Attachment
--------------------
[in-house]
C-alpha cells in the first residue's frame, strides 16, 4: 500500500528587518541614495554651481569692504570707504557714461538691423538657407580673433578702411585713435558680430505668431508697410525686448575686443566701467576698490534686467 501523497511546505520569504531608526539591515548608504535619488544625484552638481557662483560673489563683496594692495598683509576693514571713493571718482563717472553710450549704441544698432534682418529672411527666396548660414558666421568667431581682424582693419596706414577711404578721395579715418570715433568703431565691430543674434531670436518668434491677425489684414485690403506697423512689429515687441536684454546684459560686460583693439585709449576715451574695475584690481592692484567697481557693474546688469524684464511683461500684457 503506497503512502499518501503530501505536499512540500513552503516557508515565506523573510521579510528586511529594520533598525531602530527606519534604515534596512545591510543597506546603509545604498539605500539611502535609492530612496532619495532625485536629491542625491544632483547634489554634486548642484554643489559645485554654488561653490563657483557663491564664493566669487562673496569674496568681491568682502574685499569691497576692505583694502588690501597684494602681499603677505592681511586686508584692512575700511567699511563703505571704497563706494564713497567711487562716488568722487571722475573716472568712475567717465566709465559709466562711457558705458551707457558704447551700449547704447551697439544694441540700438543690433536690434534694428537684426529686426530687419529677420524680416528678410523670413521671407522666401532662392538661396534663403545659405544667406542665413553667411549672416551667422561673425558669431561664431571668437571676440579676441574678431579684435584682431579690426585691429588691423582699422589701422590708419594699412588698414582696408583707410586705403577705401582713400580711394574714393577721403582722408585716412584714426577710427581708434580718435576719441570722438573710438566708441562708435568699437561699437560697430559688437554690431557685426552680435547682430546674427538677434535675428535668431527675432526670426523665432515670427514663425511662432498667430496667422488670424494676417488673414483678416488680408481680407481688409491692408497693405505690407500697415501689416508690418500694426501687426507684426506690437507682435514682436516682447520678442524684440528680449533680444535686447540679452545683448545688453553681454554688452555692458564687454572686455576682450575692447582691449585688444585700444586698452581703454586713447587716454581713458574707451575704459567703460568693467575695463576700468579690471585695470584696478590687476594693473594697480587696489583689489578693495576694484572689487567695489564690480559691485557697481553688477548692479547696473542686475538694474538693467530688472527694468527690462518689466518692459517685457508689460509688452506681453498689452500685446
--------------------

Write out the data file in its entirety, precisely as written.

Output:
[in-house]
C-alpha cells in the first residue's frame, strides 16, 4: 500500500528587518541614495554651481569692504570707504557714461538691423538657407580673433578702411585713435558680430505668431508697410525686448575686443566701467576698490534686467 501523497511546505520569504531608526539591515548608504535619488544625484552638481557662483560673489563683496594692495598683509576693514571713493571718482563717472553710450549704441544698432534682418529672411527666396548660414558666421568667431581682424582693419596706414577711404578721395579715418570715433568703431565691430543674434531670436518668434491677425489684414485690403506697423512689429515687441536684454546684459560686460583693439585709449576715451574695475584690481592692484567697481557693474546688469524684464511683461500684457 503506497503512502499518501503530501505536499512540500513552503516557508515565506523573510521579510528586511529594520533598525531602530527606519534604515534596512545591510543597506546603509545604498539605500539611502535609492530612496532619495532625485536629491542625491544632483547634489554634486548642484554643489559645485554654488561653490563657483557663491564664493566669487562673496569674496568681491568682502574685499569691497576692505583694502588690501597684494602681499603677505592681511586686508584692512575700511567699511563703505571704497563706494564713497567711487562716488568722487571722475573716472568712475567717465566709465559709466562711457558705458551707457558704447551700449547704447551697439544694441540700438543690433536690434534694428537684426529686426530687419529677420524680416528678410523670413521671407522666401532662392538661396534663403545659405544667406542665413553667411549672416551667422561673425558669431561664431571668437571676440579676441574678431579684435584682431579690426585691429588691423582699422589701422590708419594699412588698414582696408583707410586705403577705401582713400580711394574714393577721403582722408585716412584714426577710427581708434580718435576719441570722438573710438566708441562708435568699437561699437560697430559688437554690431557685426552680435547682430546674427538677434535675428535668431527675432526670426523665432515670427514663425511662432498667430496667422488670424494676417488673414483678416488680408481680407481688409491692408497693405505690407500697415501689416508690418500694426501687426507684426506690437507682435514682436516682447520678442524684440528680449533680444535686447540679452545683448545688453553681454554688452555692458564687454572686455576682450575692447582691449585688444585700444586698452581703454586713447587716454581713458574707451575704459567703460568693467575695463576700468579690471585695470584696478590687476594693473594697480587696489583689489578693495576694484572689487567695489564690480559691485557697481553688477548692479547696473542686475538694474538693467530688472527694468527690462518689466518692459517685457508689460509688452506681453498689452500685446